Pandemic Disruption Cuts Commercial Real Estate Borrowing in Half

Fannie Mae, Freddie Mac Propped Up Multifamily in Second Quarter, Mortgage Bankers Association Says



In a measure of how much COVID-19 has affected commercial real estate, mortgage loan origination fell 48% in the second quarter from a year earlier, according to a new report from the Mortgage Bankers Association.

The primary damage came in the initial few weeks after the outbreak in the United States, when lending came to a near halt. Since then, the pace of lending has been picking up, but the pace and amount lent indicate it may be a while before it returns to pre-coronavirus activity.

The decline in borrowing was widely uneven across property types. The figures show a marked difference among properties that were the most dramatically and immediately hit by the pandemic, lodging and retail, and those that have fared better, multifamily and industrial.

Loan origination for hotel properties fell 91% year over year. Declines for other property types include retail, decreasing 64%; office, falling 71%; industrial, sliding 44%; healthcare, dropping 40%; and multifamily, declining 24%.

Multifamily lending held better than other property types because of refinancing volume from government-sponsored housing lenders Fannie Mae and Freddie Mac, according to Jamie Woodwell, MBA’s vice president of commercial real estate research. Fannie Mae and Freddie Mac lending volumes were down only 5% from the second quarter of 2019.

“Commercial real estate borrowing and lending slowed dramatically in the second quarter, as uncertainty around the COVID-19 pandemic caused both borrowers and lenders to focus more of their attention on their existing books of business instead of new opportunities,” Woodwell said in a statement.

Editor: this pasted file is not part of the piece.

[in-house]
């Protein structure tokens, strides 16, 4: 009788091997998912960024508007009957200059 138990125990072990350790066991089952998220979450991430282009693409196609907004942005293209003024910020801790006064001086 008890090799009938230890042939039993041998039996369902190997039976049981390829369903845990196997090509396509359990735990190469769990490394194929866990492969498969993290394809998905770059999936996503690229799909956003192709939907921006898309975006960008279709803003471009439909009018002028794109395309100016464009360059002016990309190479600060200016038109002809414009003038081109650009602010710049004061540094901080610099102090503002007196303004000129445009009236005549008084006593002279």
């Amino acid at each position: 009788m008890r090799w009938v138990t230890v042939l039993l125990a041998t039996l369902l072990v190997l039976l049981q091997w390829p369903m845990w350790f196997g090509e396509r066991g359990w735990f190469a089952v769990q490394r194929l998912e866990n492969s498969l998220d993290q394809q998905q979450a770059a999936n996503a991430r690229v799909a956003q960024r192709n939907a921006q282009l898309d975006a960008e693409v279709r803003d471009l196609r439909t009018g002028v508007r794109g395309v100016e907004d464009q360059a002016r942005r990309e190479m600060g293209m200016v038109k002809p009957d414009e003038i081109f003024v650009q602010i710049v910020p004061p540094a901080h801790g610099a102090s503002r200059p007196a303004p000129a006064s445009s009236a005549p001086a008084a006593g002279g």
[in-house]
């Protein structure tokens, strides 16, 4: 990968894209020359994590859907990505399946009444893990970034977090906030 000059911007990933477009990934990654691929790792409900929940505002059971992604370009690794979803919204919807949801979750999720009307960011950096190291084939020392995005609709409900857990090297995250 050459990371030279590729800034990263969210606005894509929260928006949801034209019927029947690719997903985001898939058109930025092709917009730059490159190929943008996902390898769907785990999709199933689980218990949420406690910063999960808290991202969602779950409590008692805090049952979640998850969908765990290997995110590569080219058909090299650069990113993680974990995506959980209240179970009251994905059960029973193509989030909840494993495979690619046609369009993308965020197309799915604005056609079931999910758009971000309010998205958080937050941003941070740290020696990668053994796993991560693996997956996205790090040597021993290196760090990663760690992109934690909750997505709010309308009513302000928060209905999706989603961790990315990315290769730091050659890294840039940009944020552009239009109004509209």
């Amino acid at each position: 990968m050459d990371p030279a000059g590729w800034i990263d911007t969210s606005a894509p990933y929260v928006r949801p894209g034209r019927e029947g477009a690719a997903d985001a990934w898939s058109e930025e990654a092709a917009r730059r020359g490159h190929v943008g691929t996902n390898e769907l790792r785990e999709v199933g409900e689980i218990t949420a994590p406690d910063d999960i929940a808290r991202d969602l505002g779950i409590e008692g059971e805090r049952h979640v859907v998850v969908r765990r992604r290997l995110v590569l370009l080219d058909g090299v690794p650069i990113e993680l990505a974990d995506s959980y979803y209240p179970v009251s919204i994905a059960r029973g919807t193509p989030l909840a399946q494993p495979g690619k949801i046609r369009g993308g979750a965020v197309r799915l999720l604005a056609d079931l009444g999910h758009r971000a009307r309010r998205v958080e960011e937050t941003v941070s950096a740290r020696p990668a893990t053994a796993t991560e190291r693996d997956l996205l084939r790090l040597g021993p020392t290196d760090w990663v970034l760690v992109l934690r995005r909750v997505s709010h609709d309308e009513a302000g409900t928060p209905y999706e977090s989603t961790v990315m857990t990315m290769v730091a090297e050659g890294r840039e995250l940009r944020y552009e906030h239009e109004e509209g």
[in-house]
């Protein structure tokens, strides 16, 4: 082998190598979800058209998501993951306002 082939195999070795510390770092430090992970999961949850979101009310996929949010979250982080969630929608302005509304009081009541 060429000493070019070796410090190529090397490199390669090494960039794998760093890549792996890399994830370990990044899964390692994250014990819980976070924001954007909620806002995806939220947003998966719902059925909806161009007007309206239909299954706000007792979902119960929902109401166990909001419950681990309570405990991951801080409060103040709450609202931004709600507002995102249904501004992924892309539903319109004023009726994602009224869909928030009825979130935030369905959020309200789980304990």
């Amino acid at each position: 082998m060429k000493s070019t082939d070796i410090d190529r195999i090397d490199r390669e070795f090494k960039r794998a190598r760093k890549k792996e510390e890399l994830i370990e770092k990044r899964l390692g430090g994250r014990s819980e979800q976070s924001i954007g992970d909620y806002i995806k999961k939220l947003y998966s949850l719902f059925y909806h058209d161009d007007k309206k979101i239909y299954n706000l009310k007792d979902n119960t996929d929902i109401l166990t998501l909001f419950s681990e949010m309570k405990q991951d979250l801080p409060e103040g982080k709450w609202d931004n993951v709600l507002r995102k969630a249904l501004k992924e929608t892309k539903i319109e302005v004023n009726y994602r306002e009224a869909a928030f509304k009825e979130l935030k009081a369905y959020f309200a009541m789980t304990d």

The dollar volume of loans originated for commercial mortgage-backed securities decreased 95% year over year, and life insurance company lending was down 49%.

While bank lending volume was down 55% from a year earlier, CBRE’s lender survey this month indicated that banks overall captured over 70% of loan origination in the second quarter. That is more than double recent averages.

Banks, which were aided by emergency liquidity measures by the Federal Reserve, were a source of refinance capital across all major property types and funded several bridge and construction loans.

Commercial lending from all groups began to recover late in April, but a full recovery isn’t expected soon, CBRE noted.

“While we have seen a steady improvement in the number of loan applications over the past five weeks, we anticipate that commercial mortgage markets will remain muted over the near term, especially for retail and hospitality properties, as well as value-added deals, which face the greatest underwriting challenges,” Brian Stoffers, global president of debt and structured finance for capital markets at CBRE, said in a statement. “Underwriting will likely remain conservative due to current economic conditions and environmental challenges due to the pandemic.”


By Mark Heschmeyer | CoStar News | August 17, 2020 | 12:43 P.M.

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